HUGH PENTECOST – The Fourteen Dilemma.  Pierre Chambrun #12.  Dodd Mead, hardcover, 1976. Worldwide, paperback, April 1990.

   It’s been quite a while since I read either a Judson Philips or a Hugh Pentecost mystery, and I find that I’d completely forgotten how much passion he used to put into a story. Not passion in a sexual sense, but pure, unadulterated emotion. Rage, hate, love, joy, the works.

   What disturbed me at first was the fact that this adventure of Pierre Chambrun centers around the death of a beautiful young 12 year old girl who also happens to be a deaf mute. She and her parents are staying at the Hotel Beaumont as the result of a winning lottery ticket in a $250,000 lottery, They’ve been given a luxury apartment on the exclusive 14th floor, along with assorted diplomats, movie stars, professional killers, including one working for the State Department, and some of the wealthiest people in the world.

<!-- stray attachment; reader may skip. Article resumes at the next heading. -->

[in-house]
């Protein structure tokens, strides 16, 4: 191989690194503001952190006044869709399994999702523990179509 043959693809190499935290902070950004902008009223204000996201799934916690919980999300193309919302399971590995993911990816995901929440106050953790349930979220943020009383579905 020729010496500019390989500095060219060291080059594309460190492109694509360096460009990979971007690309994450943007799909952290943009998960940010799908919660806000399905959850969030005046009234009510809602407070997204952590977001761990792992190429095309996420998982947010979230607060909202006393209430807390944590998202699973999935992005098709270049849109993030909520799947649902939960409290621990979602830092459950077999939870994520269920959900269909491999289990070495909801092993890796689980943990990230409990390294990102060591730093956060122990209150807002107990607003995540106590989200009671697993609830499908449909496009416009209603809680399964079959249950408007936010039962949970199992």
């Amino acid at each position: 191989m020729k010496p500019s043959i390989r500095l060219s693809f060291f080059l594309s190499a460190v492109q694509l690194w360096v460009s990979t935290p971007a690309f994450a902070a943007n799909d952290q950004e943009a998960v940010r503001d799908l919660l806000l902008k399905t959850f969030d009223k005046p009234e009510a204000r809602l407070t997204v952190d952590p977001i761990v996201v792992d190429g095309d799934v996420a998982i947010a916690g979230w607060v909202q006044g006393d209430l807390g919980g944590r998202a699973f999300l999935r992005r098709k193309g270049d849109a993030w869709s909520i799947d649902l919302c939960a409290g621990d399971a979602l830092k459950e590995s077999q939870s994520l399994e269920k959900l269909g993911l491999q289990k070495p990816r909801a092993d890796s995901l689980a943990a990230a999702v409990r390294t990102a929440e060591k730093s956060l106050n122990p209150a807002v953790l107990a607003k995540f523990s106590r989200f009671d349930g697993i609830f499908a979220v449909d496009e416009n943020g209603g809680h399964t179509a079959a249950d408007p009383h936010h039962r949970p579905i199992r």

And thus the number of possible suspects is limited, even though the hotel is otherwise very much like a city unto itself. But young innocent girls are not supposed to be murder victims, and — if this makes sense — while I know it happens in real life, there is no real reason I have to read about it in fiction as well, is there?

   But the fact that she cannot hear or speak is an essential part of the plot, and that she is an innocent victim is part of what spurs Chambrun into taking some of the actions he does. The story builds, as it often does in Pentecost’s books, into a story of black power politics, Arab nationalism, corporate greed, and of course, national security. In other words, a full-fledged international crisis.

   As the years [have gone] by, some of the fervent emotion seems to have ebbed away from what seemed so important a decade or so ago. On the other hand, it’s still oil that makes the world go around, or haven’t you noticed?

   Overall,  this us a decent mystery, told in Pentecost’s straightforward, often blunt style of writing, but in the end the death of the small girl  is all but forgotten.  With all the other events going on, it’s not surprising, but I somehow still found it more than a minor annoyance to me.

– Slightly revised from The MYSTERY FANcier, September/October 1978.